Do Verbal Tics Matter for Girls and Women?

There has been an interesting debate going on about how women/girls speak.  One issue is how women in the workplace tend to apologize more "I don't mean to bother you but wanted to ask...." or preface with qualifiers like "just."

This may be true but I think that women have to have faith in their education and experience and not feel like they can't speak up at work without a qualifier.  And there is surely a difference between verbal tics and actual speaking style (which is probably a combo of parents, area where you were raised and generation).

But I absolutely hate "upspeak" or "uptalk" with younger women.  I can't take anyone seriously who ends nearly every sentence as a question.  (I had this happen in a hospital with two female residents and I took their supervisor aside and told her to help them to get out of this habit because it compromises their professional demeanor)

This article at NY Magazine     says that men do all these things.  My experience is that I find very few men ever engage in these speaking habits and that this is largely a female issue.  But they say that if you strip all the "just", "like", etc. out of female language:
It quickly became apparent that if we were to take the advice of all of our detractors — carefully enunciating, limiting our likes, moderating our tone to avoid vocal fry — our podcast would sound very different. It would be stripped of its cadence and its meaning; it would lose the casual, friendly tone we wanted it to have and its special feeling of intimacy. It wouldn’t be ours anymore. 
No, it won't and millions of women who don't have these kinds of tics are evidence of that.


Anonymous said…
I'm thinking upspeak is the least of problems. James Kunstler from his June 15 blog post re Jeb Bush,
"Note, by the way, that here is yet another scion of the Bush clan who was inexplicably brought up speaking Ebonics: “What the consequences… is?” Say what?"

Interesting Topic said…
I do not appreciate hearing women sound like little girls (or act like them with a high-pitched giggling demeanor ie Alex Wagner on MSNBC) or several NPR women. Having said that, it sure is hard for me to keep my voice assertive when I'm confronted with authority in the workplace. That has dogged me for a long time. . . I'd love to have the control of Andrea Mitchell. She's the current best IMO. And I agree that young women are more prone to it. And I hear it rarely among men. I'm fine with parents and kids because I'm confident. But with arbitrary principals, it's harder. I guess it's harder with any authority figure that is perceived as arbitrary. Puts one on insecure ground. Yet, with my kids who are early primary, I'm always saying to them, now say it like first grader (second grader) to get them out of the baby-talk mode - exp. when they want something.

How we speak is both reflective of our own confidence level socially and our level of perception about how to get what we want from the listener. I have colleagues who can twist principals, IT specialists, custodians around their fingers. Man, I wish I could do that!
Interesting Topic said…
The last comment about twisting people around fingers - really, you have to sound like a little girl with many men in the workplace. These people have an attitude or expectation that they can do no wrong your opinion be darned. And if you want something, play the game. One can say we shouldn't do it, but as long as it works, those who can will continue.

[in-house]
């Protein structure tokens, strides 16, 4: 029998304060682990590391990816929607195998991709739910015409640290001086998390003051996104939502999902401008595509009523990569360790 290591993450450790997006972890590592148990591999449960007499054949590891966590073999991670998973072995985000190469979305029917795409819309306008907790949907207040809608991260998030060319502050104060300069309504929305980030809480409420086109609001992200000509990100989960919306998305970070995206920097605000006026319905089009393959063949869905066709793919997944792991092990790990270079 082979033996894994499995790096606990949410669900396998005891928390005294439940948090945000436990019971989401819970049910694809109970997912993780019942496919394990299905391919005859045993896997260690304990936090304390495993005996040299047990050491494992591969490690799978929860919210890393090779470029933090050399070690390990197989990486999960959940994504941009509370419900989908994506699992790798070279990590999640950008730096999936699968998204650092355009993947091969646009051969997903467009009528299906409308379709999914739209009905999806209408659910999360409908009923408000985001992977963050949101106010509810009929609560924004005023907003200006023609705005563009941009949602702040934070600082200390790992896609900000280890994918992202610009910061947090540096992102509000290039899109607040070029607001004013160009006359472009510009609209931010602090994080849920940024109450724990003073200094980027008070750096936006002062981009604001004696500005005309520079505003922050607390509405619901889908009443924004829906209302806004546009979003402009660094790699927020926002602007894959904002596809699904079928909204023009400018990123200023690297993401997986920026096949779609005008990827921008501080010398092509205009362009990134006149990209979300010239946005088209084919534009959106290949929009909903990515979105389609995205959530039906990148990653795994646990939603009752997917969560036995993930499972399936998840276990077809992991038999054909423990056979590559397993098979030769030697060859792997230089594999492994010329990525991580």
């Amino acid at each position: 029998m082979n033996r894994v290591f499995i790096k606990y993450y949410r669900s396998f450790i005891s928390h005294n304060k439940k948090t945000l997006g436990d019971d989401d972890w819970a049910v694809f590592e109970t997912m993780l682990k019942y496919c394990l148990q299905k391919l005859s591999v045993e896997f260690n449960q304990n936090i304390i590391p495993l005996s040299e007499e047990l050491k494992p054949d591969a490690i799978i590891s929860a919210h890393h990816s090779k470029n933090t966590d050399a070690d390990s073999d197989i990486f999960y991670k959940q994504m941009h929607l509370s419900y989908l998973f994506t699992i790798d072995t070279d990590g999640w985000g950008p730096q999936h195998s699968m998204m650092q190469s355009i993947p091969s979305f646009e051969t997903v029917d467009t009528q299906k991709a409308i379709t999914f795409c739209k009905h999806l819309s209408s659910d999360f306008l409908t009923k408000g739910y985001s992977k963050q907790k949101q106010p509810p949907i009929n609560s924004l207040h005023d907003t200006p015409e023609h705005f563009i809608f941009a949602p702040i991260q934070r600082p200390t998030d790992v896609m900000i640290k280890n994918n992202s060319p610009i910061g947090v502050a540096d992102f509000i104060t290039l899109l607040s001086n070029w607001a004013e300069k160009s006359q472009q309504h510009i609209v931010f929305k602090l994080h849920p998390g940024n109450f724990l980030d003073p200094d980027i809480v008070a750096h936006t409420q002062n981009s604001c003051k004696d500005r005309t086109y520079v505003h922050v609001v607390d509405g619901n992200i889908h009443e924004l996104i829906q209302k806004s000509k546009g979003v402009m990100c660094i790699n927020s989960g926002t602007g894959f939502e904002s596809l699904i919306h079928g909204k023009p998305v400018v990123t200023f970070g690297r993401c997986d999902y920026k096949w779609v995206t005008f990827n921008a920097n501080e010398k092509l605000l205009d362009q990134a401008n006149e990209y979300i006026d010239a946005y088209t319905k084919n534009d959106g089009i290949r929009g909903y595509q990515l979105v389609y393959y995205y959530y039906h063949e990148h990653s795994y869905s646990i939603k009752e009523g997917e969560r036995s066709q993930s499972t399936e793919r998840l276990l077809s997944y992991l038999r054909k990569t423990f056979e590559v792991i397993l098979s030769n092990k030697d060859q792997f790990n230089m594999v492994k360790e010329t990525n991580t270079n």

mirmac1 said…
Pardon me, but I don't think that I have that problem...?
Maureen said…
I had this problem (apologizing) when I was in grad school in a male dominated field and I think it really cost me. I would go so far as to say to the prof: "I must not be understanding this because I would have thought you would use the inverse log there" when I knew for a fact he was WRONG. He would fix it and attribute my comment to shear dumb luck. I would also ask questions I knew the answer to because I couldn't stand all of the grumbling murmurs from the people sitting around me who were lost. It has taken me years to get over that socialization. Sometimes I catch myself worrying that my daughter is being rude, and I have to remind myself I that I tried to raise her to be appropriately assertive.

I do use the poor little me thing sometimes on the phone with men I will never deal with again. Because, sadly, it works.
Anonymous said…
When we dismiss the content of what someone has to say because of the presentation - grammatical errors, verbal tics, rising tone making statements into questions - it's just rude. When young men's comments get taken seriously despite the same presentation problems as the young women we dismiss, we need to not just tell young women to get rid of the tics, but consider our own biases.

Maureen said…
Ha! I just typed "I don't know,..." Guess I still have work to do!

My point being, how can people distinguish between people who are confident and knowledgeable and those who really doubt what they are saying themselves if they can't take their words and inflections at face value? The rising inflection at the end, the apologies... those indicate uncertainty with what you are saying. Why shouldn't people believe the way you present yourself? (The "crackle" thing is just one of those annoying fads--I don't put it in the same category.)

(Note that I don't doubt my opinion on this in the least--By typing "I don't know," I was just trying to soften any sense of confrontation goose/gander may have experienced from my words.) <- I went back and bolded "just." Look I did it again!
Interesting, yes, women can use their charms in the workplace but that will only take you so far. And usually, give you the "lightweight" notation in your file.

BUT Maureen is right; playing dumb sometimes is useful. But that's different from everyday speech.

Goose, there's point there for sure. I'm not sure I take young men all that much more seriously because of their speech but I have a hard time following a young woman with tics. I don't think they are dumb but they sound dumb. There's a difference. In the case of the two residents, my husband's life was on the line so yes, I want people who sound confident in what they are doing.
Anonymous said…
I agree that "like/just/I'm sorry" and vocal fry/up-talking tend to be self-undermining for women. The flip side is that in their absence women are often perceived as overly aggressive and bitchy. In fact, I had a former boss tell me that I was "aggressive" and "too intense" when in reality I'm neither of things. And in contrast, the same language in men appearing assertive and authoritative. Perhaps the shift needs to be not so much in knocking women for these tics but in being more accepting of women speaking with authority.

Good point, LL.